Female Directors – Above and beyond a call to duty

femaledirectorsatATLA question posed on Facebook led me on my way to this article about the top female directors in recent memory.  While there is no particular order and no interest in writing yet another list of top this or that, my intention is to collect thoughts on the unsung heroes of the underrepresented minority of female directors in Hollywood.  Every time someone sits down to compose a list like this there seems to be some news worthy moment of moments to illuminate the subject but it too fades as the conversation goes, one highlight in an otherwise unfortunate dark room matter of facts – there simply aren’t enough women working behind the camera, especially in the director’s chair.  Yet as much as this is about this phenomenon as a real problem, I think you’ll discover that there are an amazing number of top directors working today who are successful filmmakers irrespective of their gender.

Personally, I have little trouble composing a long list of female directors who are hands down some of the most endearing and widely successful filmmakers of all time.  Now before we get too far along, let me preface this by saying that I do agree with the facts regarding the imbalance between male and female directors – as of the writing of this article, a recent study found out that only nine percent of all Hollywood directors are women.  Furthermore, over a period of ten years, this percentage has hardly changed.  So before we go blowing any horns or touting the successful integration of women as directors into the Hollywood machine, let’s just think out loud for a bit and relish the accomplishments of these talented filmmakers who happen to be women.

femaleDIRatlThe first director that pops to mind is Penny Marshall with films like A League of Their Own and Big – both critical, award-winning films that were not only well received at the box office but some might say were true springboards for Tom Hanks career.  And yes, if you were wondering if Penny and Gary Marshall were related – they are brother and sister. Gary Marshall’s notable career credits include creating Happy Days  and directing Nothing In CommonPretty WomanRunaway BrideValentine’s Day, and The Princess Diaries.  And I would be remiss not to mention Penny Marhsall as the boisterous Milwaukee brewery assembly line worker Laverne De Fazio in the long running hit television series Laverne & Shirley.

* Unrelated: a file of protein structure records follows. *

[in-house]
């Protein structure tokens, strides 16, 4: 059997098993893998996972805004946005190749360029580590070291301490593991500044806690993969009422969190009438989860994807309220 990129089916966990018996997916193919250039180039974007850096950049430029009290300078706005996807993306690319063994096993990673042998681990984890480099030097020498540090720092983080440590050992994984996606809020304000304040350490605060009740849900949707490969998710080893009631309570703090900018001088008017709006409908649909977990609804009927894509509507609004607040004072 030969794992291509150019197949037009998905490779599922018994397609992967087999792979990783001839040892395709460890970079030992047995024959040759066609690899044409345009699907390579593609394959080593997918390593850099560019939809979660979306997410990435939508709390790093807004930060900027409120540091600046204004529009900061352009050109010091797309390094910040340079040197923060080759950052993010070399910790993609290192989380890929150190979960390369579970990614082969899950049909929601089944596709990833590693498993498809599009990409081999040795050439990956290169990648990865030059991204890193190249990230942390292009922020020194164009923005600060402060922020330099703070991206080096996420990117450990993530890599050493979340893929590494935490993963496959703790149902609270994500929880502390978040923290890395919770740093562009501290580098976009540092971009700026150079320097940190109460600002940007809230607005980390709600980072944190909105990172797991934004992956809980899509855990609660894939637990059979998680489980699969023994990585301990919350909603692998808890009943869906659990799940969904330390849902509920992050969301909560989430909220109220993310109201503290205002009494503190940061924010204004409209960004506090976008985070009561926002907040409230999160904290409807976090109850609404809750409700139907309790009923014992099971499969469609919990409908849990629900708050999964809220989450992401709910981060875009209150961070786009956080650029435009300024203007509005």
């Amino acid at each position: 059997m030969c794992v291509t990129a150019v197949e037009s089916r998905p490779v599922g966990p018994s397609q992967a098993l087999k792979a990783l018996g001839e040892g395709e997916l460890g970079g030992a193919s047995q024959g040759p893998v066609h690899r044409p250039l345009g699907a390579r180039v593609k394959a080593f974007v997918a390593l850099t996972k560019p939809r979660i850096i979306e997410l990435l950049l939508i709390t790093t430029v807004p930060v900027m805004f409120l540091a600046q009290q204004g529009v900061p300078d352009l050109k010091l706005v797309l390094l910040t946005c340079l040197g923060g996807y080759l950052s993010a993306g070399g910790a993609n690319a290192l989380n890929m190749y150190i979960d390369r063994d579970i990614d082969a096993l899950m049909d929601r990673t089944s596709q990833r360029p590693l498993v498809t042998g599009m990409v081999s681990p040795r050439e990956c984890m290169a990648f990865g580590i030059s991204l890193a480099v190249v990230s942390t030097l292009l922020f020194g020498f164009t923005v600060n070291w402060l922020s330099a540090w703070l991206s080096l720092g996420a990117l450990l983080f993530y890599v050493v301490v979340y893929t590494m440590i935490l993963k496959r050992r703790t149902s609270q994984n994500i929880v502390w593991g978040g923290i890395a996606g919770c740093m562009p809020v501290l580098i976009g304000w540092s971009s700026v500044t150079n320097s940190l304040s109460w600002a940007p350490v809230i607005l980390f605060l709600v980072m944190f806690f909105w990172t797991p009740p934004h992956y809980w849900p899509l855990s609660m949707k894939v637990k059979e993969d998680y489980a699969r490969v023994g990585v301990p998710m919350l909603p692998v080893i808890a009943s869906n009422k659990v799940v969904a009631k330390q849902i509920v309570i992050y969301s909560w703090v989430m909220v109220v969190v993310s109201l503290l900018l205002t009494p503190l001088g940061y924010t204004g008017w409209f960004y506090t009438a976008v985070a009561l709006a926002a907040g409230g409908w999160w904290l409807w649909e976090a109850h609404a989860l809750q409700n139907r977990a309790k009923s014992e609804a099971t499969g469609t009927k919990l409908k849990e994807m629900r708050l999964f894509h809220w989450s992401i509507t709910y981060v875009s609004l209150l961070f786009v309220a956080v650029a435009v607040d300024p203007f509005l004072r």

Sofia Coppola’s masterful debut in 2000 with The Virgin Suicides remains one of my favorites, followed closely by the Bill Murray and Scarlett Johansson pairing in Lost in Translation – though admittedly I struggled with Marie Antoinette for many of the same reasons as others who criticized her flippant, surface treatment of the life and times of the French queen.  I’ve followed Catherine Hardwicke for some time (ThirteenLords of Dogtown and yes, even the first Twilight movie), and Jane Campion is truly a superb director with a keen sense of the power of emotional imbalance and human connectedness – she’s hard to beat with evocative films like The Piano where she brilliantly directed Harvey Keitel and Holly Hunter.  If you haven’t seen Hunter in Nine Lives (2005), directed by Rodrigo García, this is a wonderful ensemble film with captivating performances by a mostly all female cast including Robin WrightGlenn Close, and Lisa Gay Hamilton, among others.  And I can not mention young Anna Paquinin The Piano as stubborn Flora McGrath, a performance equal anyone else in the film. Campion also directed In The Cut with under rated Mark Ruffalo and Portrait of a Lady with box office stalwart Nicole Kidman.  I want to like Rebecca Miller more, yet The Ballad of Jack and Roseand Personal Velocity seem a bit off, skewed I suppose with characters that never really seem to connect on-screen.  A lot of people forget about Jodie Foster the director, perhaps because she is most known for a very very lengthy career as an actor, but her films Little Man Tate and Home For The Holidays are seminal films that most likely would have suffered as sentimental character studies at the reigns of a male director. Again I must pause and reflect on a recent effort to get through the film Nell, starring Jodie Foster as a reclusive wild child who has lived almost entirely isolated from the world only to become the center of a debate on whether or not to study her or help her adjust to a world she has never known. I’m curious about this film, which received mixed reviews from critics, and personally found Foster insufferable as an impaired child with a jumbled language that is all at once akin to cats screaming.  I wonder how many people actually liked this film.